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Blog: Future of retail: technology to accelerate change and the way we shop

Interesting insights on how technology accelerates change, transforms the way we shop and shapes the future of retail.

Illustrative stock photo(Source: Sme)

Shopping centers of the future will become just “centers” by reinventing themselves as mixed-use destinations and adding healthcare, educational and leisure uses, according to new insights from The Future Of Retail 2030, a series from CBRE.

CBRE also foresees that the focus of traditional gas stations will change as they become important mini-logistic hubs, including serving as collection points for online shoppers. Another prediction: Ownership of electric and hydrogen-powered vehicles will become more common, and there will be an increased need for fast-charging points.

CBRE’s Future of Retail 2030 examines 40 “futurist” insights on how the world of retail will change in the future – amid changes in consumers’ lifestyles, urban environments, retail operations, logistics and other trends affecting the industry.

The first eight of these trends were revealed last year in early November at MAPIC, the retail real estate conference in France.

“These insights are wide ranging, but we do see common themes,” said Anthony Buono, CBRE Executive Managing Director of Retail Advisory & Transaction Services, the Americas. “Customers want quick access to goods and services across any and all channels, and they want meaningful experiences around their purchases, be that education, entertainment or wellness.”

Other interesting insights outlined by the series include:

  • Smartphones will no longer exist but mobile commerce will grow. As the technology of augmented and virtual reality matures, there will be a decrease in the overall dependency on smartphones. Instead, smaller and wearable gadgets will connect people to the Internet of Things and provide access to most information and services. Retailers and landlords will need to prepare to provide digitally enabled environments that can leverage consumers’ connectivity. These environments will need to complement — not compete — with consumers’ digital access.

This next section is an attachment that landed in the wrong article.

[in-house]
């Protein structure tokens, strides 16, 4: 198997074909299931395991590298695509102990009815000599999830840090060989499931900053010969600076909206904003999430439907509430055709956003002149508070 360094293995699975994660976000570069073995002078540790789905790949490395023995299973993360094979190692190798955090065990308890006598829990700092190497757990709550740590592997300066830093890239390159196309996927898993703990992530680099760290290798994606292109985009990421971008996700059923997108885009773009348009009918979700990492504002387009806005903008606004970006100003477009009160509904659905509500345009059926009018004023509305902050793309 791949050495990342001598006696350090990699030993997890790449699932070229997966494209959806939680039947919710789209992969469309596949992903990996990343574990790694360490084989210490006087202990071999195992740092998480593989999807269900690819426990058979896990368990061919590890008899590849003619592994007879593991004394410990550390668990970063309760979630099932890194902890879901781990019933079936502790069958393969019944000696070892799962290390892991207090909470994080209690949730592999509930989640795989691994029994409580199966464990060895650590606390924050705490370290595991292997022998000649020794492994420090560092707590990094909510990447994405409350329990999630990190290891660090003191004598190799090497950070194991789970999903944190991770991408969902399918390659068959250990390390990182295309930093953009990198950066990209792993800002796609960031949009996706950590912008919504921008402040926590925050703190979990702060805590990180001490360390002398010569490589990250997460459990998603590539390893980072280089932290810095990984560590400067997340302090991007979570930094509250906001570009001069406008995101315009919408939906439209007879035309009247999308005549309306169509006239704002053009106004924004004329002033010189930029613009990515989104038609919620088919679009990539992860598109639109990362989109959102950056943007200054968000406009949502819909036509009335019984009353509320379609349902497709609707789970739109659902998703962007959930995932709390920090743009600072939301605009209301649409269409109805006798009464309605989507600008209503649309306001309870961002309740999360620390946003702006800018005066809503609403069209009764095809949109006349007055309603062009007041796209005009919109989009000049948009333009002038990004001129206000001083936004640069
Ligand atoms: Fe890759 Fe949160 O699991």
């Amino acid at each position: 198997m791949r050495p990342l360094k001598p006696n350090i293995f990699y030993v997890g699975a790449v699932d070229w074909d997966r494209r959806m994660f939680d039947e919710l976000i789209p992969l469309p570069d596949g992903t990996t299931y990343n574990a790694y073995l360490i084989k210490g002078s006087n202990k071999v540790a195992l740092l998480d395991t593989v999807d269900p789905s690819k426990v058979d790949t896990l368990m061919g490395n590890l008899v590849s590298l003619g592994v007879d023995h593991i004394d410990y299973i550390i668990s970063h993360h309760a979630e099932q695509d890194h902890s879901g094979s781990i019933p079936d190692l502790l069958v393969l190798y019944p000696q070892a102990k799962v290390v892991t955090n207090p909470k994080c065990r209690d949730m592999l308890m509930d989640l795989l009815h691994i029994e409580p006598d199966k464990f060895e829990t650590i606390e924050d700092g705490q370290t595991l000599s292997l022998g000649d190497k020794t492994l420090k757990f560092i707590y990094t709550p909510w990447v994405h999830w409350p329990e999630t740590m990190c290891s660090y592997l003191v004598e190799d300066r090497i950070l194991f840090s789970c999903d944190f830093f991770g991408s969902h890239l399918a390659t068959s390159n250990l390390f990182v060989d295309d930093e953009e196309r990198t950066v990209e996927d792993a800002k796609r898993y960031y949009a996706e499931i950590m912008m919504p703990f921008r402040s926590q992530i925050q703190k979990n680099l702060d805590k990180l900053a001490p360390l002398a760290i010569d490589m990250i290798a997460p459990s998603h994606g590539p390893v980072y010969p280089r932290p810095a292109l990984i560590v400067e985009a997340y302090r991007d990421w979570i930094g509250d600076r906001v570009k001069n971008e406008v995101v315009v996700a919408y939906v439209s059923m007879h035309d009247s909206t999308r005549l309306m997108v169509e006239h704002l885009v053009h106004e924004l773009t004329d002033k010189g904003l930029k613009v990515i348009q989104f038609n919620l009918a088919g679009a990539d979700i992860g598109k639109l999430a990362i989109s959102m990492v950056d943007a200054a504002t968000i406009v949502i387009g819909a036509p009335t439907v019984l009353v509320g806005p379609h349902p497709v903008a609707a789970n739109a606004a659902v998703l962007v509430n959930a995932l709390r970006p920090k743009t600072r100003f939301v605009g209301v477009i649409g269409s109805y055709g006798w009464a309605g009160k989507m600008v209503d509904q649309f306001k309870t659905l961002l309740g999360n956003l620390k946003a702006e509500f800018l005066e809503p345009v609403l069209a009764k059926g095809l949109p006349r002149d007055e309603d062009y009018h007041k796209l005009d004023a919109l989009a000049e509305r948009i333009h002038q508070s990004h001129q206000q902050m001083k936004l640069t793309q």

• Independent stores and food and beverage operators will be more prevalent. Retail destinations will feature unique offerings curated towards the local clientele. Retail chains will begin to further develop “local” concepts and brand names to give the appearance of independence.
  • The in-store checkout desk will be replaced by faster cashless ways to pay. Many retailers have already taken away the physical checkout desk. This is likely to continue as technology plays an increasingly important role as an enabler of retail sales. This will result in a reduction in the number of retail assistants required in this part of the customer’s in-store experience.
  • Fitting rooms will help as opposed to hinder the shopping experience. Technology will allow customers to try on an outfit in a virtual environment and show items already owned in combination with the item being considered for purchase. Fitting room technology will also allow the customer to request a different size or style via touchscreen. This will negate the need to leave the fitting room.
  • The number of wellness establishments will grow. The “Instagram Generation” will continue to evolve and will have an even greater interest in looking and feeling good. Fitness centers will become commonplaces in malls, urban areas and in new-build residential properties.
  • Retail will be leisure. As stores become showrooms, in-store leisure elements will dramatically increase. The divide between retail and leisure will become blurred as retail brands address the need for an experience in their store.

Peter Pohanka is CBRE Head of Retail Agency

Originally published in Connection, the magazine published by AmCham Slovakia

article_photo(Source: AmCham)

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